War and Health System Deterioration

~Written by J. La Juanie Hamilton, PhD Candidate (Contact: lajuaniehamilton@gmail.com)

Twitter: @jasminogen

Health systems are somewhat country-specific. Each one is developed, guided by and operates out of the politics, available personnel and resources of the community in which it is implemented. This is a critical feature to ensure sustainability. However in times of war, this may be an over-simplified way of envisioning health systems. One of the greatest lessons arising from current global health crises is that in many cases, health systems of two different, often neighbouring countries may interact in ways that result in significant change for one or both countries. Furthermore, in extreme cases, one crumbling health system may “beget” another. The evidence for this is strong when considering the changes to several states due to the ongoing wars in the Middle East.

The fact that a robust health system can rapidly disintegrate into a fragile one, or disappear altogether during times of war is well demonstrated by Syria. Before the current crisis which began in 2011, Syria had an excellent vaccination program, produced 90% of the pharmaceutical products needed by its people and access to medical services for the general population was good (1). In 2013, after 2 years of unrest, over 600 public hospitals and 78% of Syria’s ambulances had been destroyed or damaged and Syria’s production of pharmaceutical products has dropped to 10%. Most importantly, infectious diseases like measles, hepatitis A, and polio have re-emerged, with 17 recently confirmed cases of paralysis in children (1-2). This deterioration of Syria’s health systems and the exodus of its people mean that the effects of Syria’s crumbled health system will be felt elsewhere as refugees flee and are in need of care. Furthermore, it guarantees that other health systems in the Middle East, especially in neighboring countries will face new challenges.

With 3,300 refugees arriving in neighbouring countries every day, the range effects on the health, education and water supply sectors have been significant. A recent publication in Forced Migration Review by Oxford University describes the range of effects that the current crisis has exerted on neighboring countries (3).

Lebanon for example, which is currently hosting Syrian refugees, is estimated to have had striking economic atrophy due to the influx of people. Prior to the current crisis, 25% of the Lebanese population lived on less than US $4 per day and the migration of Syrian refugees to Lebanon is estimated to have caused an additional 170,000 Lebanese to go into poverty. In addition this report suggested that Lebanon’s economic growth rate (GDP) was reduced by 2.9% per annum from a predicted growth rate of 4.4% in 2012 to14 (1, 3). This undoubtedly strains health resources and makes the control emerging diseases like polio increasingly difficult.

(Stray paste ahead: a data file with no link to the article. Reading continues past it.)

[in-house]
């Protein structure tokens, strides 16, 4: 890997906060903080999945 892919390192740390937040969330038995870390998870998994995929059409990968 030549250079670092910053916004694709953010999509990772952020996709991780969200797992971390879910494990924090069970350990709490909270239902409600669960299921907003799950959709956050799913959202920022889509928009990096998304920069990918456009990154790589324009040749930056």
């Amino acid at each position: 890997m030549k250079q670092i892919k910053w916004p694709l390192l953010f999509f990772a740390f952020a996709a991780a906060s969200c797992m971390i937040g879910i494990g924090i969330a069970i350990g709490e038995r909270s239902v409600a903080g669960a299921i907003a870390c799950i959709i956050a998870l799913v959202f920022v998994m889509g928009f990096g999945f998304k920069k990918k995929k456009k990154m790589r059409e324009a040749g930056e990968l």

Conceptualizing health systems in general terms is simple. Health systems refer to the health care facilities, health care workers, information systems, medicines and maybe most importantly, a financing mechanism to ensure health service delivery. But envisioning a health system that is somewhat sustainable during times of political unrest and war is significantly more challenging. The future of health systems strengthening and development must consider ways to deliver health more effectively in the midst of war.

Fortunately, organizations like the UN Refugee Agency are addressing some of these challenges. In a recent report by SciDev.net, the organization is utilizing innovative approaches toward keeping track of refugees. From collecting biometric data to rapidly sharing that data with other NGOs, there is a move toward more effective monitoring of movement and creating the environment for more rapid responses to the needs of the displaced (4). This will also likely enable improved efforts at combating and efficiently monitoring the spread of infectious diseases.

The heavy toll of this war is impossible to ignore and will be felt by the region in many ways for many years, maybe even decades to come. As a result, it is important for those of us engaged in the health systems dialogue to develop new ways of envisioning health systems and new ideas for meeting the health needs of those affected by civil unrest and war.

References

1.) Taleb, Ziyad Ben, et al. "Syria: health in a country undergoing tragic transition."International journal of public health (2015): 1-10.

2.) Syrian Arab Republic: put polio risk above all other interests: http://www.who.int/features/2013/syria-polio-vaccination/en/

3.) Forced Migration Review, The Syria Crisis, displacement and protection, Issue 47, 2014, University of Oxford: http://www.fmreview.org/syria

4.) View on Migration: UN takes refugees’ fingerprints: http://www.scidev.net/global/migration/analysis-blog/migration-un-refugees-fingerprints.html